The latest sell-off in stocks doesn't mark the beginning of a bear market cycle as the US is poised to avoid a recession, JPMorgan's quant guru says

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  • The sell-off in the stock market should be short lived as the US economy avoids a recession, according to JPMorgan’s Marko Kolanovic.
  • Strength in the consumer, policy stimulus in China, and an ongoing recovery from COVID should power the economy forward, Kolanovic said.
  • “Our positive view is driven by the fact that the year-to-date move in markets prices in more than enough recession risk,” Kolanovic said.

The ongoing stock market decline is overdone as the S&P 500 officially enters bear market territory, JPMorgan’s Marko Kolanovic said in a Monday note.

Kolanovic believes enough recession risk is priced into the market already, and that the US economy will ultimately avoid a recession despite concerns of high inflation and rising interest rates.

“Our positive view is driven by the fact that the year-to-date move in markets prices in more than enough recession risk, while we believe a near-term recession will ultimately be avoided,” Kolanoic said. Driving Kolanovic’s confidence includes a strong consumer, the ongoing recovery from COVID-19, and policy stimulus from China.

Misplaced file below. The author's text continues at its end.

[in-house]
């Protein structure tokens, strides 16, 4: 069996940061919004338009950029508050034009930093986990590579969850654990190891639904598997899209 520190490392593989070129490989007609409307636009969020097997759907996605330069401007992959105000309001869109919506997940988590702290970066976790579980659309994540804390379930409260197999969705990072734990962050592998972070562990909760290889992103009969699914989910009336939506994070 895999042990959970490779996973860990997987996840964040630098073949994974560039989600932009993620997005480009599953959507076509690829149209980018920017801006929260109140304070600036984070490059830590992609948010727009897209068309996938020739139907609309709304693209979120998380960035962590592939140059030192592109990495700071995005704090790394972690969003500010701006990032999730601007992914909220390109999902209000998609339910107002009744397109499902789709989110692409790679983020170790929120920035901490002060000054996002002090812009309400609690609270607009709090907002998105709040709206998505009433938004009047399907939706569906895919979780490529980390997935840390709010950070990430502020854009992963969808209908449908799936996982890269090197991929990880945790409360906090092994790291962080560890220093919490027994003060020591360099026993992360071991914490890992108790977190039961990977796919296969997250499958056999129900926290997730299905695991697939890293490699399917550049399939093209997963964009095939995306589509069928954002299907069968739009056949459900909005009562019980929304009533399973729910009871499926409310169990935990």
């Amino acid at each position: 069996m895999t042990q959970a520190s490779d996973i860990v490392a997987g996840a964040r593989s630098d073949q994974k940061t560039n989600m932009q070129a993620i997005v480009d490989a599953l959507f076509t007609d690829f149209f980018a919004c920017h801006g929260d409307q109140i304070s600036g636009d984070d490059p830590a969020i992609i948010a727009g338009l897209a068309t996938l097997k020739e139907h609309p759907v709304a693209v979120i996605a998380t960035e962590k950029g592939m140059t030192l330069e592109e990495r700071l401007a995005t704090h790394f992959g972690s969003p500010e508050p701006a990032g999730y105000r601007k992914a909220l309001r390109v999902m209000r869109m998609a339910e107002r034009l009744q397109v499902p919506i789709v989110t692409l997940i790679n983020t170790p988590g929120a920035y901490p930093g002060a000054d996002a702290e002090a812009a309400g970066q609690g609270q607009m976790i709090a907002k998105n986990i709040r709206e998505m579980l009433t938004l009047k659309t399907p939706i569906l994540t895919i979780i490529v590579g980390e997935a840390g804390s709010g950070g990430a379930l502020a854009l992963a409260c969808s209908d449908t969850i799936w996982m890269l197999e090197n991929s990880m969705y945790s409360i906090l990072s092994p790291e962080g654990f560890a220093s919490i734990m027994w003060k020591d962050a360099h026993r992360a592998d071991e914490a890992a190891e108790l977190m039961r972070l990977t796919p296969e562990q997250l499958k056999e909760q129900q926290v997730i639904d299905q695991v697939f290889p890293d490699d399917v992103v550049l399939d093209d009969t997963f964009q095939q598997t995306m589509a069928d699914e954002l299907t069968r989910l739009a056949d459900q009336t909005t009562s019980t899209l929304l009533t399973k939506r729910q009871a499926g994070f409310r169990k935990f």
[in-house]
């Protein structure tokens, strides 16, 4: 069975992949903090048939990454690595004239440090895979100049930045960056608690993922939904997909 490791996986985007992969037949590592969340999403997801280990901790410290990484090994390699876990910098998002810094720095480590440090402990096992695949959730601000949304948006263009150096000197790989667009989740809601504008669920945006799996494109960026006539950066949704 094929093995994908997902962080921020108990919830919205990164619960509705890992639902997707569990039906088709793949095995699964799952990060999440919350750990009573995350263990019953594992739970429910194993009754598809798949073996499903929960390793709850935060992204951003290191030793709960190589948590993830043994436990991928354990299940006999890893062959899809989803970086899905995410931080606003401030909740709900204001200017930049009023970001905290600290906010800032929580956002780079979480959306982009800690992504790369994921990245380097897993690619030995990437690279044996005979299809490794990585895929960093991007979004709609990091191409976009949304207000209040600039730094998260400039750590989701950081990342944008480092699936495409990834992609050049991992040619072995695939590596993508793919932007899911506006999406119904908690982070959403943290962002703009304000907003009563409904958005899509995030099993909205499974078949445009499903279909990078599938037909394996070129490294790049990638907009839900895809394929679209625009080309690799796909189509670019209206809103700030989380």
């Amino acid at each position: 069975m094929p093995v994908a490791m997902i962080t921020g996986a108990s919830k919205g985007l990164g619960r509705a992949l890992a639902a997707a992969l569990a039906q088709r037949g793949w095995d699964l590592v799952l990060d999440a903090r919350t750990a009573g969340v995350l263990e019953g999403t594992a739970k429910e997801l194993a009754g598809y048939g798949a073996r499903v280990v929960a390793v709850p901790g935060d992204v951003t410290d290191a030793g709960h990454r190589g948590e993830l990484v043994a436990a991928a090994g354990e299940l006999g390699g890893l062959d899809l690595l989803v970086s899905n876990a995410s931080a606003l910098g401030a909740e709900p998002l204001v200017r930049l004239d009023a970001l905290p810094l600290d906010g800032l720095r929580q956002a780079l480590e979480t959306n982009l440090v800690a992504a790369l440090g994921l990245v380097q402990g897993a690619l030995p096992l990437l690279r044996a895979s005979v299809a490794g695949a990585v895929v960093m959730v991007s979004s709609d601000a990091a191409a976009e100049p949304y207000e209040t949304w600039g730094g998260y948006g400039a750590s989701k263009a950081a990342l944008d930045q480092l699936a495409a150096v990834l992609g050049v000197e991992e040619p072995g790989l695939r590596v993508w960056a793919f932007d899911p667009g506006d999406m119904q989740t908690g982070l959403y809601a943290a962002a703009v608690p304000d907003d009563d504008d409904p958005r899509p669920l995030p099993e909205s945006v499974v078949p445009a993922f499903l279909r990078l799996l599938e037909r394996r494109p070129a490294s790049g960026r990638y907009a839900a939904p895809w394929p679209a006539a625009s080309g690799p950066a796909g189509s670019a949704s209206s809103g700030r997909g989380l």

But investors weren’t listening to Kolanovic on Monday, as the S&P 500 dived more than 4% to close in bear market territory and the Dow Jones fell nearly 1,000 points. The broad risk-off sentiment was sparked by a hot CPI inflation report on Friday and a steep sell-off in cryptocurrencies over the weekend. 

Kolanovic doesn’t think the long-term secular bull market in stocks is over, and pointed to a few more reasons why it makes sense for investors to remain bullish on equities. “We see strong supports from low investor positioning, depressed sentiment, and corporate buyback inflows,” Kolanovic said. 

Corporate buybacks are expected to reach a record $1 trillion this year, according to estimates from JPMorgan, which speaks to the financial strength of most corporate balance sheets. 

Kolanovic ultimately expects a flat return for the US stock market in 2022, which would equate to the S&P 500 surging nearly 30% in the second half of the year. To take advantage of that type of rally, Kolanovic advises against indiscriminate buying of risk assets and instead suggests investors hold a portfolio filled with exposure to commodities, innovation technology, and biotech stocks, among others. 

“We maintain a positive view as record dispersion provides opportunities. While some market segments are trading near all-time highs, such as Defensives, others are near all-time lows such as innovation, China ADRs, small caps, energy, biotech,” Kolanovic said, adding that high valued defensive stocks won’t hold up well in a prolonged downturn.